July 17, 2013 — A remarkable new species of horned dinosaur has been unearthed in Grand Staircase-Escalante National Monument, southern Utah. The huge plant-eater inhabited Laramidia, a landmass formed when a shallow sea flooded the central region of North America, isolating western and eastern portions for millions of years during the Late Cretaceous Period. The newly discovered dinosaur, belonging to the same family as the famous Triceratops, was announced today in the British scientific journal, Proceedings of the Royal Society B.The study, funded in large part by the Bureau of Land Management and the National Science Foundation, was led by Scott Sampson, when he was the Chief Curator at the Natural History Museum of Utah at the University of Utah. Sampson is now the Vice President of Research and Collections at the Denver Museum of Nature & Science. Additional authors include Eric Lund (Ohio University; previously a University of Utah graduate student), Mark Loewen (Natural History Museum of Utah and Dept. of Geology and Geophysics, University of Utah), Andrew Farke (Raymond Alf Museum), and Katherine Clayton (Natural History Museum of Utah).Horned dinosaurs, or “ceratopsids,” were a group of big-bodied, four-footed herbivores that lived during the Late Cretaceous Period. As epitomized by Triceratops, most members of this group have huge skulls bearing a single horn over the nose, one horn over each eye, and an elongate, bony frill at the rear. The newly discovered species, Nasutoceratops titusi, possesses several unique features, including an oversized nose relative to other members of the family, and exceptionally long, curving, forward-oriented horns over the eyes. The bony frill, rather than possessing elaborate ornamentations such as hooks or spikes, is relatively unadorned, with a simple, scalloped margin. Nasutoceratops translates as “big-nose horned face,” and the second part of the name honors Alan Titus, Monument Paleontologist at Grand Staircase-Escalante National Monument, for his years of research collaboration.For reasons that have remained obscure, all ceratopsids have greatly enlarged nose regions at the front of the face. …

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‘Cold snap’ 116 million years ago triggered marine ecosystem crisis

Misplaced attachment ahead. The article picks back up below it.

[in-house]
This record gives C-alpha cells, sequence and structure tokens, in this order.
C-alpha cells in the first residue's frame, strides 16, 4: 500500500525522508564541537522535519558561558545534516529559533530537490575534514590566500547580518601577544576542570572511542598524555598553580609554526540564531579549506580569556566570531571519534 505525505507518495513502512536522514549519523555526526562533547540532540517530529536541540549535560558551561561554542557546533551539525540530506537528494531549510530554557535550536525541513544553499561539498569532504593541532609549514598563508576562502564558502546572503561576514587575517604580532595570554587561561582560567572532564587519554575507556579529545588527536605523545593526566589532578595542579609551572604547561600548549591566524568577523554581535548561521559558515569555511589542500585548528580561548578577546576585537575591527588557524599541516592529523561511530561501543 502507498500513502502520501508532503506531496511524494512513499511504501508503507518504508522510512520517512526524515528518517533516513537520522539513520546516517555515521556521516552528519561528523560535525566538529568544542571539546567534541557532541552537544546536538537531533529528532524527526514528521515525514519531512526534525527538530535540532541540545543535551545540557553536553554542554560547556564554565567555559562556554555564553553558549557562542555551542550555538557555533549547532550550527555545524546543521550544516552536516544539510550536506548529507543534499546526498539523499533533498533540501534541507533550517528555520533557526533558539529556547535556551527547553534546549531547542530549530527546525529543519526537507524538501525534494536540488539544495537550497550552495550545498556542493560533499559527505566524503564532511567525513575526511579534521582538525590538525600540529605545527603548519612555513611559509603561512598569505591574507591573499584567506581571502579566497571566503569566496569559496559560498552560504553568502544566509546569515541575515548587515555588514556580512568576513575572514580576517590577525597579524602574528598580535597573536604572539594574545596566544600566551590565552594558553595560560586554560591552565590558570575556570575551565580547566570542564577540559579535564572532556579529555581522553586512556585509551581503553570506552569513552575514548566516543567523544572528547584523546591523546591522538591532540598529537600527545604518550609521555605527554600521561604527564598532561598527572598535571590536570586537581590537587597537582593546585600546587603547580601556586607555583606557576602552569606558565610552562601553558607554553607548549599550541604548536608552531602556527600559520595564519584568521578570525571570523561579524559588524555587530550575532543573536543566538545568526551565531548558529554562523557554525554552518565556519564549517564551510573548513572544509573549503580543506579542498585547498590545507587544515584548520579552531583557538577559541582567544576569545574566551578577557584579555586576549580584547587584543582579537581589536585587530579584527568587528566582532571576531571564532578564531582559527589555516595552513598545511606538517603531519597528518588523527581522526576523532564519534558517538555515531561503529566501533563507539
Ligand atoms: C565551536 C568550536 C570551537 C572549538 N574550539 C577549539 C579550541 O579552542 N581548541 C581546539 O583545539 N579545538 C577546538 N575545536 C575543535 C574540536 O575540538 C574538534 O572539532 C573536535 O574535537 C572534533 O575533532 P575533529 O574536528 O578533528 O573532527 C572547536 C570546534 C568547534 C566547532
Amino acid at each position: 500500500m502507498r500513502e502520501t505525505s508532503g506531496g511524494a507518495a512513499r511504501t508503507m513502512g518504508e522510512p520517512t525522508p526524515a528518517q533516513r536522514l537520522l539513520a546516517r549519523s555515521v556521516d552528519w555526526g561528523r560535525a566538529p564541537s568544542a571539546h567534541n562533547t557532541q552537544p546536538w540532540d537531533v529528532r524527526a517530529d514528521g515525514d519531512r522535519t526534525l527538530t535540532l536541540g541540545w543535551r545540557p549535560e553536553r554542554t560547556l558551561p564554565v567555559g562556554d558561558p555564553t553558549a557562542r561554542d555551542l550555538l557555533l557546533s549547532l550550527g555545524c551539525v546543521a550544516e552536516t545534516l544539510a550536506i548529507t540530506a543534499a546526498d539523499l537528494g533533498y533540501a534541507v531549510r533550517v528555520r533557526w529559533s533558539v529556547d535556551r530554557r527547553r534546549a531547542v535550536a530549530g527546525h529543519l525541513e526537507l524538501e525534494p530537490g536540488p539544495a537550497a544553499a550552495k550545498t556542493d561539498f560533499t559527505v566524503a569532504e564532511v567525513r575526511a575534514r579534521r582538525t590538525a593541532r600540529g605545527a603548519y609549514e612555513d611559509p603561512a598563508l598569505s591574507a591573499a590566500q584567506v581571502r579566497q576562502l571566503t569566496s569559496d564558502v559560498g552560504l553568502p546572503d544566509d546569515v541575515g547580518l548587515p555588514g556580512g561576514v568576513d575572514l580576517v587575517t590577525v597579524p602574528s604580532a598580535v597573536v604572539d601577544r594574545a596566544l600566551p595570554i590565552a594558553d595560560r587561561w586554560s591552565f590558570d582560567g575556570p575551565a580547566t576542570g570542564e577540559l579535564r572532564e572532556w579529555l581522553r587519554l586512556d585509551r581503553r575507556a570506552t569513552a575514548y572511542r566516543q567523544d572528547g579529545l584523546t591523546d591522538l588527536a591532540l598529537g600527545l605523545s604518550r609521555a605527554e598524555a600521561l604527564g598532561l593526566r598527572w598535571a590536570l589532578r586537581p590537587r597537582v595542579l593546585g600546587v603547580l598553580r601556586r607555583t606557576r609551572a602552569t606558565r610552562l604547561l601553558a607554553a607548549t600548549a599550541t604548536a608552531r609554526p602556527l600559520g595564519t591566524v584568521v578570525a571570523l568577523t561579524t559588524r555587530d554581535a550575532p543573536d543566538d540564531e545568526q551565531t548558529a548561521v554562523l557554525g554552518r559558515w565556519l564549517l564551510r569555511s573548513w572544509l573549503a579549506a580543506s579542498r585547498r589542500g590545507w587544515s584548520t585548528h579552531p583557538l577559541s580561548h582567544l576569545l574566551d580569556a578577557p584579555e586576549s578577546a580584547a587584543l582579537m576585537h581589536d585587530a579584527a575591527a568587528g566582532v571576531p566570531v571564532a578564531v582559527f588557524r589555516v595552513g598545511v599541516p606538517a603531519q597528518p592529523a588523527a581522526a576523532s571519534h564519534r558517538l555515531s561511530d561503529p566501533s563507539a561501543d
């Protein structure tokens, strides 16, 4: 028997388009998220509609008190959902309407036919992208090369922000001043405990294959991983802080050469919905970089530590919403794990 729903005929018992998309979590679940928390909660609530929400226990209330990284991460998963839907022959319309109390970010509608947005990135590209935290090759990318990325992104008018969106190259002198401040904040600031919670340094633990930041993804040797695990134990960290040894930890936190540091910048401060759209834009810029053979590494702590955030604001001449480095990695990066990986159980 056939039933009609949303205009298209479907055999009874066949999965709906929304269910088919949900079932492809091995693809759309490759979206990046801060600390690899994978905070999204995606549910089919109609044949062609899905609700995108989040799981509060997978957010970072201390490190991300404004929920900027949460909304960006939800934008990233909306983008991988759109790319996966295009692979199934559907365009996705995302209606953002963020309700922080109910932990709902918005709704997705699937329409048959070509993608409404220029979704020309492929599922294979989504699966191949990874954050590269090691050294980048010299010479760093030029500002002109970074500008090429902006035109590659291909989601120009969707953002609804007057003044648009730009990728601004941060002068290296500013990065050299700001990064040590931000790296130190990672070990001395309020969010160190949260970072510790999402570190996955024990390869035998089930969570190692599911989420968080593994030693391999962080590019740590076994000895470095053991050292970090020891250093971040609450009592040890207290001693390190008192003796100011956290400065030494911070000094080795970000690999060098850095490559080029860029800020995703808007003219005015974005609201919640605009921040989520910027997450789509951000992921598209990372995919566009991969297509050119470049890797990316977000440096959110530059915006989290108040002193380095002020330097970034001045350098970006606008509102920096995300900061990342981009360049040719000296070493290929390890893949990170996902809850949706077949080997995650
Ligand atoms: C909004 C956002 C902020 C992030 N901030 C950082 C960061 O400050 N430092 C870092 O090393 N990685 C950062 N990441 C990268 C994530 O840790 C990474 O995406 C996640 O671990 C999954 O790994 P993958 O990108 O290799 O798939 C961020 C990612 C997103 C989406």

June 16, 2013 — A “cold snap” 116 million years ago triggered a similar marine ecosystem crisis to the ones witnessed in the past as a result of global warming, according to research published in Nature Geoscience.The international study involving experts from the universities of Newcastle, UK, Cologne, Frankfurt and GEOMAR-Kiel, confirms the link between global cooling and a crash in the marine ecosystem during the mid-Cretaceous greenhouse period.It also quantifies for the first time the amplitude and duration of the temperature change. Analysing the geochemistry and micropaleontology of a marine sediment core taken from the North Atlantic Ocean, the team show that a global temperature drop of up to 5oC resulted in a major shift in the global carbon cycle over a period of 2.5 million years.Occurring during a time of high tectonic activity that drove the breaking up of the super-continent Pangaea, the research explains how the opening and widening of new ocean basins around Africa, South America and Europe created additional space where large amounts of atmospheric CO2 was fixed by photosynthetic organisms like marine algae. The dead organisms were then buried in the sediments on the sea bed, producing organic, carbon rich shale in these new basins, locking away the carbon that was previously in the atmosphere.The result of this massive carbon fixing mechanism was a drop in the levels of atmospheric CO2, reducing the greenhouse effect and lowering global temperature.This period of global cooling came to an end after about 2 million years following the onset of a period of intense local volcanic activity in the Indian Ocean. Producing huge volumes of volcanic gas, carbon that had been removed from the atmosphere when it was locked away in the shale was replaced with CO2 from Earth’s interior, re-instating a greenhouse effect which led to warmer climate and an end to the “cold snap.”The research team highlight in this study how global climate is intrinsically linked to processes taking place in Earth’s interior at million year time scales. These processes can modify ecospace for marine life, driving evolution.Current research efforts tend to concentrate on global warming and the impact that a rise of a few degrees might have on past and present day ecosystems. This study shows that if global temperatures swing the other way by a similar amount, the result can be just as severe, at least for marine life.However, the research team emphasise that the observed changes of the Earth system in the Cretaceous happened over millions of years, rather than decades or centennial, which cannot easily be related to our rapidly changing modern climate conditions.”As always it’s a question of fine balance and scale,” explains Thomas Wagner, Professor of Earth Systems Science at Newcastle University, and one of the leaders of this study.”All earth system processes are operating all the time and at different temporal and spatial scales; but when something upsets the balance — be it a large scale but long term natural phenomenon or a short and massive change to global greenhouse gases due to anthropogenic activity — there are multiple, potential knock-on effects on the whole system.”The trick is to identify and quantify the initial drivers and consequences, which remains an ongoing challenge in climate research.”